The Nymphaeum of Kos was actually an Ancient Roman luxury public lavatory.

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Odeon of Kos

The Odeon of Kos dates back to the second or third century and would have served as a Roman theatre.

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Olympia Archaeological Museum

Olympia Archaeological Museum is a museum exhibiting artifacts from the ancient city of Olympia.

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Panathenaic Stadium

The site of the first modern Olympic games, the 2,300-year-old Panathenaic Stadium in Athens is one of the most significantly important historical sites in all of Greece.

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Pella

Pella in Greece was the capital of ancient Macedonia and the birthplace of Alexander the Great.

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Philippi Battlefield

Philippi Battlefield is the location of the Battle of Philippi, where Mark Antony and Octavian defeated the forces of those who had assassinated Julius Caesar.

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Rhodes Archaeological Museum

The Rhodes Archaeological Museum displays mostly Classical and Hellenistic as well as some Archaic artifacts.

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Sparta

The ancient Greek city of Sparta was one of the most famous city-states of the ancient world.

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Syntagma Metro Station

Syntagma Metro Station in Athens contains a wonderful display of ancient artefacts which were uncovered during the station’s construction.

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Temple of Aphaea - Aegina

The ancient Temple of Aphaea on the island of Aegina is one of the most important and picturesque temples in Greece.

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Temple of Apollo Epicurius at Bassae

The Temple of Apollo Epicurius at Bassae is often said to be one of the best examples of its kind in the Peloponnese.

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Temple of Olympian Zeus

The Temple of Olympian Zeus is one of the most impressive ancient temples in Greece.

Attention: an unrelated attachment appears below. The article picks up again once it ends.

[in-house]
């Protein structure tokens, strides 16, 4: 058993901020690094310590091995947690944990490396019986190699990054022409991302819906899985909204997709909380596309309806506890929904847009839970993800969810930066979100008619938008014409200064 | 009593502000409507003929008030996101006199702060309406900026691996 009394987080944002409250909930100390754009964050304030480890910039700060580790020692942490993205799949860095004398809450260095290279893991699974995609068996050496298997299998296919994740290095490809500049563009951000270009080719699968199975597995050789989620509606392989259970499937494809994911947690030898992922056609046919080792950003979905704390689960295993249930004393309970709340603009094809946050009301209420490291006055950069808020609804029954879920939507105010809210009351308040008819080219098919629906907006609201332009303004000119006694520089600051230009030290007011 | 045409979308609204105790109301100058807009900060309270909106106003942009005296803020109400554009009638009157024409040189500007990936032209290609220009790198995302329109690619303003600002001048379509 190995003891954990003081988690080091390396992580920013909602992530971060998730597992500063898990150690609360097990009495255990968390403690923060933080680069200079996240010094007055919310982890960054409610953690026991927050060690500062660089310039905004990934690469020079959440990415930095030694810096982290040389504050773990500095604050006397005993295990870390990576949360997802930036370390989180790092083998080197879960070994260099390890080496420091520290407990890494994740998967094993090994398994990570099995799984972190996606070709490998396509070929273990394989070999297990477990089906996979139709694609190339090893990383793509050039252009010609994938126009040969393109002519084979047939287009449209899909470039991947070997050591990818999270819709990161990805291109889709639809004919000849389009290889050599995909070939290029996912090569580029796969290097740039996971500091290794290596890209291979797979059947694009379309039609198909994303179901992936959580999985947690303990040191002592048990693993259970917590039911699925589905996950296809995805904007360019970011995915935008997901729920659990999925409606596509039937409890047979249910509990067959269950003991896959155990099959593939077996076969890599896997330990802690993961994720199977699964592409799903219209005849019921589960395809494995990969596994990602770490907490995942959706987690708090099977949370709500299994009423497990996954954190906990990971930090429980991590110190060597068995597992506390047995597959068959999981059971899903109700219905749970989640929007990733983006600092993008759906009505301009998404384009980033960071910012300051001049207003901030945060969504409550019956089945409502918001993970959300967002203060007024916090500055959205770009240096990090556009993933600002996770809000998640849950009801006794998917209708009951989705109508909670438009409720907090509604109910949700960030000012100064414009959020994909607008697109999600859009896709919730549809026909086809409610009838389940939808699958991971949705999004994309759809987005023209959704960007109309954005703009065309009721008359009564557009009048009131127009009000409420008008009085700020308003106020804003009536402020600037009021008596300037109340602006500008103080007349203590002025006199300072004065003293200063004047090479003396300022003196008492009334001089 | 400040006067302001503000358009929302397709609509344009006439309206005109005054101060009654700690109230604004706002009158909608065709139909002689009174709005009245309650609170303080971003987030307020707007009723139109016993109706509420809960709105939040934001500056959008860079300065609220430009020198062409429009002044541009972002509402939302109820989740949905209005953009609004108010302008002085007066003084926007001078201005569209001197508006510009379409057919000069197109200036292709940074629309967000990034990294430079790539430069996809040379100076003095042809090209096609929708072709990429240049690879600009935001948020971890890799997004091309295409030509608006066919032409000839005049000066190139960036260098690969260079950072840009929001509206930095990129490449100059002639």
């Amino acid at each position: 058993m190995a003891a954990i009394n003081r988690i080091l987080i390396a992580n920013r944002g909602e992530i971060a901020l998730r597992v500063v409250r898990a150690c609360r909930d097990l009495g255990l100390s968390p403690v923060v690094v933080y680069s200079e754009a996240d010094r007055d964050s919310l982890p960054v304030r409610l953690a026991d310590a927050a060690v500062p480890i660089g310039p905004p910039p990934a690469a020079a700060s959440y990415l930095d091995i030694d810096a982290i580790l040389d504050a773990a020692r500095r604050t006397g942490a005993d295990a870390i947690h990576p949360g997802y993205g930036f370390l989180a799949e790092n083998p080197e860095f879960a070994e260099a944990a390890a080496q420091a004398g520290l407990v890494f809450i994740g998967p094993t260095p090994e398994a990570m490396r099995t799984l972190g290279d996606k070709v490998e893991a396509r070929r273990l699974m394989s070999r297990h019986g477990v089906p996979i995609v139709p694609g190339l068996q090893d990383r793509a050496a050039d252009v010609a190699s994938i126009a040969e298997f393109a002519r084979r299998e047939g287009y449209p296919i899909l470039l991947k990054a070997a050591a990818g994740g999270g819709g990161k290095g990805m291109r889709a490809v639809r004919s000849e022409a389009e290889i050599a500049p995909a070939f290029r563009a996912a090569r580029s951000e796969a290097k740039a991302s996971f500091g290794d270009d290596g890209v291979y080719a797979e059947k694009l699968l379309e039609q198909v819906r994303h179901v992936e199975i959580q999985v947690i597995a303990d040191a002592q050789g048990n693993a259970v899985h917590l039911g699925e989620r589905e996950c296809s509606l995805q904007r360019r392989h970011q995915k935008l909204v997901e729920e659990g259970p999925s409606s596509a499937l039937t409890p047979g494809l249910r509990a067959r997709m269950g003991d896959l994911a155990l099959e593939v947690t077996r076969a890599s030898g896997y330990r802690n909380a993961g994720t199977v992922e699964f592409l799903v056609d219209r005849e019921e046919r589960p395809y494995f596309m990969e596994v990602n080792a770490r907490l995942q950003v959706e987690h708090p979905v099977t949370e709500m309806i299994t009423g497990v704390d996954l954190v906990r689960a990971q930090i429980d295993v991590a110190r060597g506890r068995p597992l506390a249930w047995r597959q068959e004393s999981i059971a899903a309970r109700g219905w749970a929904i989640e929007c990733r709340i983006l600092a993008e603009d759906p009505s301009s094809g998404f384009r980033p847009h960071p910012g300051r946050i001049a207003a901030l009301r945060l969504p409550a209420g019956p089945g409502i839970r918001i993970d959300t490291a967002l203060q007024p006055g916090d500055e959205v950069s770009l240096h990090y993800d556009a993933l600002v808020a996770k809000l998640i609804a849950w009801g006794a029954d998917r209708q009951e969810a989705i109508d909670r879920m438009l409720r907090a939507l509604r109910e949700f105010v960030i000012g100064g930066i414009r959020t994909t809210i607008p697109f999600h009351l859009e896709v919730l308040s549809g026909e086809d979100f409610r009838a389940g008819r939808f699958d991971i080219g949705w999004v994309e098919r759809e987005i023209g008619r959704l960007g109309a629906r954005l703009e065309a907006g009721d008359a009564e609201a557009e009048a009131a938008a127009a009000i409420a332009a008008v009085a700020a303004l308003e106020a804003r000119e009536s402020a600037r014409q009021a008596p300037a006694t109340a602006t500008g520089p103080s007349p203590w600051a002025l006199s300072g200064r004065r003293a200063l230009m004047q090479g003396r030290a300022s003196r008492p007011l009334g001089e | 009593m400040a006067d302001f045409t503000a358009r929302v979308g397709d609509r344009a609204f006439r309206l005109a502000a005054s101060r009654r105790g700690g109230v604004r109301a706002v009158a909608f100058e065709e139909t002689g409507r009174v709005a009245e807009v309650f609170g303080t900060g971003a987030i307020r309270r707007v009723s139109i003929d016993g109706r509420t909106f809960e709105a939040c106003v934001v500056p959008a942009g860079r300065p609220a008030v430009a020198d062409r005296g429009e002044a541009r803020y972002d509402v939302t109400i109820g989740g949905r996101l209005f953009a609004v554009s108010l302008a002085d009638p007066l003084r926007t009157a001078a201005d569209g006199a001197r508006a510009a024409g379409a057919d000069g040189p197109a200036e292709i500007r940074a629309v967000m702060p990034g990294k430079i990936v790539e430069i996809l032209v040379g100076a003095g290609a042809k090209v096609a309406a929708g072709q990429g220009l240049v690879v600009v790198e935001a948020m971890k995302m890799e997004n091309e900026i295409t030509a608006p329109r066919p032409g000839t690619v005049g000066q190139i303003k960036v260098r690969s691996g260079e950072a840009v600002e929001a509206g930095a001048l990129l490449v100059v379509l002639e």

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Temple of Poseidon - Sounio

The Temple of Poseidon of Sounio is a picturesque ruin of a fifth century BC Greek temple dedicated to the deity of the sea.

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The Agora Museum - Athens

The Agora Museum displays artefacts from the Ancient Agora of Athens and is housed within the reconstructed Stoa of Attalos.

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The Amphiareion at Oropos

The Amphiareion at Oropos was a sanctuary built in the late 5th century BC dedicated to the mythical deified seer Amphiaraos where pilgrims came from far and wide for his oracular medicinal and psychological healing.

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The Beule Gate

The Beule Gate was built in the third century AD as part of a defensive wall.

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The Choragic Monument of Lysicrates

Lysicrates' monument to commemorate first prize in a dramatic performance that he had sponsored around 335 BCE.

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The Erechtheion

The Erechtheion is a well preserved ancient temple in the Acropolis complex.

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The Parthenon

The Parthenon is probably the most famous surviving site from Ancient Greece and is a monument to Classical Greek civilisation.

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The Propylaia

The Propylaia was the grand entranceway to the Acropolis.

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The White Tower of Thessaloniki

The White Tower of Thessaloniki, is a cylindrical stone tower monument and museum in the city of Thessaloniki, capital of the Macedonian region of northern Greece.

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Theatre of Dionysus

The Theatre of Dionysus was one of the most important theatres in Ancient Greece.

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Theatre of Herodes Atticus

The Theatre of Herodes Atticus is a Roman amphitheatre built in Athens in 161AD.

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Thebes

Thebes was an ancient Mycenaean and Greek city eventually destroyed by Alexander the Great.

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Thessaloniki Archaeological Museum

Thessaloniki Archaeological Museum focuses on ancient Macedonia via five comprehensive exhibits.

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Vergina Museum

The Royal Tombs of Vergina Museum is a fascinating underground vault containing the tomb of Philip II of Macedon, father of Alexander the Great.

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Our database of historic sites in Greece is growing all the time, but we may not cover them all. So, if you know of other Greek historic landmarks, you can always add them to Trip Historic now by contacting us today.